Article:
Social Media Ctcef Conference 2009 Updated

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Brooke's presenation at the CTCEF 2009 Conference, October 6, 2009

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  • Where have we come in 10 years?It used to be a one-way electronic “brochure” of information. Now, it’s engaging people, influencing action, etc.
  • Umass and Dartmouth joint study of the 200 largest charities in the US
  • Universtiy of Massachusetts and Dartmouth study of the top 200 npo’s
  • Scott Harrison – 5 yrs. Ago owned a nightclub in Manhattan
  • This is why your E-mail list MUST be connected to a database. Otherwise, the segmentation opportunity is not there
  • To audience: Has anyone here ever tested a mass e-mail on your PDA’s or handheld devices?
  • THE RULES STILL DO APPLY--- ALL ABOUT RELATIONSHIPS CAR WASH EXAMPLE
  • Social Media Ctcef Conference 2009 Updated

    1. 1. Technology & Fundraising: How to Leverage Social Media to Increase Your Organization’s Overall Visibility and Fundraising<br />Brooke Csukas <br />Account Executive, eTapestry Division of Blackbaud<br />October 6, 2009<br />
    2. 2. What do you check first after lunch?<br />How many have:<br />cell phone b. email account c. Facebook/LinkIn/My Space account d. Twitter account e. Your own blog or podcast<br />What is your Home Page on the Internet?<br />Search engine (ie Yahoo/Google) b. “my page” on a search engine c. Facebook d. NPO/Corp page e. Giving Institute f . Other application<br />Do any of your education foundations want to tap into the Web?<br />A Quick Survey…<br />
    3. 3. The Rise in Internet Use<br />Website Optimization<br />What is Social Media & How to Use it Effectively<br />YouTube <br />Facebook<br />What are the different aspects of Facebook (ie: pages vs. groups)<br />Twitter<br />Flickr, Podcasts, Message Boards, Blogs<br />Personal/Viral Fundraising<br />Pulling it All Together + Real Life Examples<br />AGENDA<br />
    4. 4.
    5. 5.
    6. 6. The Rules Still Apply<br />(It’s all about relationships…not technology)<br />
    7. 7. Web Site Optimization…<br />If Relationships are Built on Communications . . . <br />Basic Parameters are Driven by Common Sense <br />A Few Key Changes can Make a Huge Difference <br />Leverage Partners who KNOW the Non Profit Sector<br />
    8. 8. Web Site Optimization: Be Like Martha or Oprah<br />Both are masters @ Multi-Channel Marketing<br />
    9. 9.
    10. 10. Web Site Optimization:<br />Before, After, and After!<br />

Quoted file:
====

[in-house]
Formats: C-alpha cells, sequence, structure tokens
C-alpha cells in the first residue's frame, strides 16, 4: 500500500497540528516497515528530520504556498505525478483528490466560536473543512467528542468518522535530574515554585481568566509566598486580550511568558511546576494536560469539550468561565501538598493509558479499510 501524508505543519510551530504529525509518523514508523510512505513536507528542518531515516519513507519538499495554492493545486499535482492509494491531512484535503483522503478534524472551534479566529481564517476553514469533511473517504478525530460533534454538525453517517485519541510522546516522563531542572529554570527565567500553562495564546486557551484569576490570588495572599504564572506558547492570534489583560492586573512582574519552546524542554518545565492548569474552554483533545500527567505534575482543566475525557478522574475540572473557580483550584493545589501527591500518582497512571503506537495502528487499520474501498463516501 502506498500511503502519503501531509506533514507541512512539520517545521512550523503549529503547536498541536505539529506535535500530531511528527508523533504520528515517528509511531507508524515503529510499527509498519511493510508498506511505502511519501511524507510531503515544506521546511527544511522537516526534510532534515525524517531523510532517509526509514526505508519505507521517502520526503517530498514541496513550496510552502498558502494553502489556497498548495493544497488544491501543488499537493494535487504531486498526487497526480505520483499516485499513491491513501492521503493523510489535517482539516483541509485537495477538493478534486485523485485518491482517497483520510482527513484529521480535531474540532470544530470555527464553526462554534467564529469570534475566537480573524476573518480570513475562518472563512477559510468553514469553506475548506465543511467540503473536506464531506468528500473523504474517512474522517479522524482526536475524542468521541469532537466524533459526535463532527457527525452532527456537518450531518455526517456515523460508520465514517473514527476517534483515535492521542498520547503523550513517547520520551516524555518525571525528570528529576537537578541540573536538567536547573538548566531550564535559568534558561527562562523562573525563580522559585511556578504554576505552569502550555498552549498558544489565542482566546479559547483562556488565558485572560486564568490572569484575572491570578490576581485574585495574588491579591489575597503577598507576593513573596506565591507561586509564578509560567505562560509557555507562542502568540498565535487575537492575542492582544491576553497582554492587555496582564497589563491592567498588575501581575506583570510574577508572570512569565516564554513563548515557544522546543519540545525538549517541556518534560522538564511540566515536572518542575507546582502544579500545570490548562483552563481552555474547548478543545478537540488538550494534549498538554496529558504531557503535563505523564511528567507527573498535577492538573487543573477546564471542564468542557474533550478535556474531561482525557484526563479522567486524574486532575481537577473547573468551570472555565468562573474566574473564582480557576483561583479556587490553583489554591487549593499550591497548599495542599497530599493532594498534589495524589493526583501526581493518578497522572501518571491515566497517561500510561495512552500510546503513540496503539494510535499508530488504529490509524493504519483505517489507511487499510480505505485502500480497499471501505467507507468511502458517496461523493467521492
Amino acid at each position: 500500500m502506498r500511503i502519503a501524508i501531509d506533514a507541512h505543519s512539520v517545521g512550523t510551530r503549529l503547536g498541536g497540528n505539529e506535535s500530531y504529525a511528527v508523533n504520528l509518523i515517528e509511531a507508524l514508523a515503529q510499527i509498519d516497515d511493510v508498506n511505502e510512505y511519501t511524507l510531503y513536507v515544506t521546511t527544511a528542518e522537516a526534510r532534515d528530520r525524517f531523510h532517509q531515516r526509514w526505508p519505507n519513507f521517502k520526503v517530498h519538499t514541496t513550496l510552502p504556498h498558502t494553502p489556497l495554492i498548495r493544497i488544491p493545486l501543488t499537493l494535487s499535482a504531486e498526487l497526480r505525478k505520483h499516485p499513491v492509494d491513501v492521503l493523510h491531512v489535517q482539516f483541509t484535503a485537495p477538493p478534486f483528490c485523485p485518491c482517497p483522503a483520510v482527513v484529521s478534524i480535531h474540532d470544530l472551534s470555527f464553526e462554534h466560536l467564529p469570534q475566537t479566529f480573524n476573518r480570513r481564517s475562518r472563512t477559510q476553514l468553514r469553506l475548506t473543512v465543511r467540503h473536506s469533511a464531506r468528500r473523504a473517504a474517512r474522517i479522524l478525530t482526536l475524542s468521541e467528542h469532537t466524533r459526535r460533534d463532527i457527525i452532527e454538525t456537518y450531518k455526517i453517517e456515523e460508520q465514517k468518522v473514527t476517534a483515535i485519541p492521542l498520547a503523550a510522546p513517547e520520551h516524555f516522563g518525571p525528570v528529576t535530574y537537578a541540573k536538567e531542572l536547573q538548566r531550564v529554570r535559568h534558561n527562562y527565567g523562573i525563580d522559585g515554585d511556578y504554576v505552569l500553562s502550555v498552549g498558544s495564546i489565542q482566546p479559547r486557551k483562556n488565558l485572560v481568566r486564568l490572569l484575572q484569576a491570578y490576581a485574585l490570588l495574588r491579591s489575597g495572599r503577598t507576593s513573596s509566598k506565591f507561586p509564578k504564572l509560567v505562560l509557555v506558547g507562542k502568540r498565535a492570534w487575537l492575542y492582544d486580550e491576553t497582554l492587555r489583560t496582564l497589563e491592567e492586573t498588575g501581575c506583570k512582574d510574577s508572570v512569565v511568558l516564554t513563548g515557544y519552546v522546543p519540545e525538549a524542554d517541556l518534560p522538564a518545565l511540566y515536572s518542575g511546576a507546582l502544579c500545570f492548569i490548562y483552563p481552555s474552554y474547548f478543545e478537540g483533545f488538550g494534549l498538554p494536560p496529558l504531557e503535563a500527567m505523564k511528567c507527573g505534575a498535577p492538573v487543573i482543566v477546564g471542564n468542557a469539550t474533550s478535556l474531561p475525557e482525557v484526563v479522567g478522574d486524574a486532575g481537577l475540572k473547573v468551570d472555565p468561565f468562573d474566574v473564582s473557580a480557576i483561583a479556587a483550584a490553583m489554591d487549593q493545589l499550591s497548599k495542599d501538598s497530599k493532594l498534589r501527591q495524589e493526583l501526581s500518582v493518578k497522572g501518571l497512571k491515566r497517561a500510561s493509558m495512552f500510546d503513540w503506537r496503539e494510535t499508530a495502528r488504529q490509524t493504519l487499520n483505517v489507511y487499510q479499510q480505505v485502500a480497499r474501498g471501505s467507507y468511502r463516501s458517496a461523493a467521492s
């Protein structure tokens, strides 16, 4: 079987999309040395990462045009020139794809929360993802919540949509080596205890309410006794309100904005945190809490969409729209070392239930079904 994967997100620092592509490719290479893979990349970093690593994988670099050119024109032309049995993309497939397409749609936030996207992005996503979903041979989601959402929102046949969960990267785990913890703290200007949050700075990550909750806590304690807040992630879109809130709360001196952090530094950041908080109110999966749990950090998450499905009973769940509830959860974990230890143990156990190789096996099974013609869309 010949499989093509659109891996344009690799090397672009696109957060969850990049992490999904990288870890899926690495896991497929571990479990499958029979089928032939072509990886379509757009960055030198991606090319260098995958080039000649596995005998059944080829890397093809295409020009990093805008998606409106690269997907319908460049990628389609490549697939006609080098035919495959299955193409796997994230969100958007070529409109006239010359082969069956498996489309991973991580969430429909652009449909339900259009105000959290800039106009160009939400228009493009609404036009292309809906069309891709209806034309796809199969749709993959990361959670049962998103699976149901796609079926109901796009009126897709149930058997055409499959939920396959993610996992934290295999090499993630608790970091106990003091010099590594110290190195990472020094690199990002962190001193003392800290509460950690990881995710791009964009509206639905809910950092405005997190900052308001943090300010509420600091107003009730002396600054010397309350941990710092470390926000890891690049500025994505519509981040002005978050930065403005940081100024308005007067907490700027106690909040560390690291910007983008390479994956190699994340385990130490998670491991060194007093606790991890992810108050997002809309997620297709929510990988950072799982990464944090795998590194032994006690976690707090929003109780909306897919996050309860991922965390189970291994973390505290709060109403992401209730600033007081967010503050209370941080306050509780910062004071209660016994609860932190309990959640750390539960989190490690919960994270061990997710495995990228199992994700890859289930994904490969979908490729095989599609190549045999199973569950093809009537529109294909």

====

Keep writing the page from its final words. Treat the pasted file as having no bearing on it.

11. 11. Keys to Building a Successful Web Site<br />1. Learn from your content<br />(Start with Google Analytics to see how many unique visitors you have, how they found you, what they viewed, where they stayed the longest, and what content produced actions.) <br />2. Make your content easy to consume<br />(Always offer RSS feeds in addition to various subscribe options. Make sure they are easy to find and use.) <br />3. Make your content ever changing<br />(Be brave enough to blog, show responses, share viewpoints, and utilize forums. New information needs to be added daily or weekly by you and your community. Why do you think millions go to Facebook or Twitter by the minute.) <br />4. Make your site easy to find<br />(Every NPO and those serving NPO’s should have a social web presence. Facebook, MySpace, LinkedIn, YouTube, Twitter and Flickr are your outposts linking back to the web site hub!)<br />
    12. 12.
    13. 13.
    14. 14. Top Ten Traffic Sources <br />
    15. 15.
    16. 16. Google Grant/Sponsored Links—How to increase your web presence/visibility<br />
    17. 17. They’re at your website, now what do they do?<br />Can they engage?<br />Can they add content? (Web 2.0)<br />Can they give or volunteer?<br />Your goal – to get something from them!<br />
    18. 18. Keep it simple & Make Integration a Focus<br />Social Media<br />Website<br />Constituent<br />Use Email<br />Gather Information<br />Database<br />Database<br />
    19. 19. What is Social Media??<br />Social media is online content created by people using highly accessible and scalable publishing technologies. Social media is a shift in how people discover, read and share news, information and content; it&apos;s a fusion of sociology and technology, transforming monologues (one to many) into dialogues (many to many) and is the democratization of information, transforming people from content readers into publishers.<br />Social media has become extremely popular because it allows people to connect in the online world to form relationships for personal, political and business use. <br />Source: Wikipedia, 2009.<br />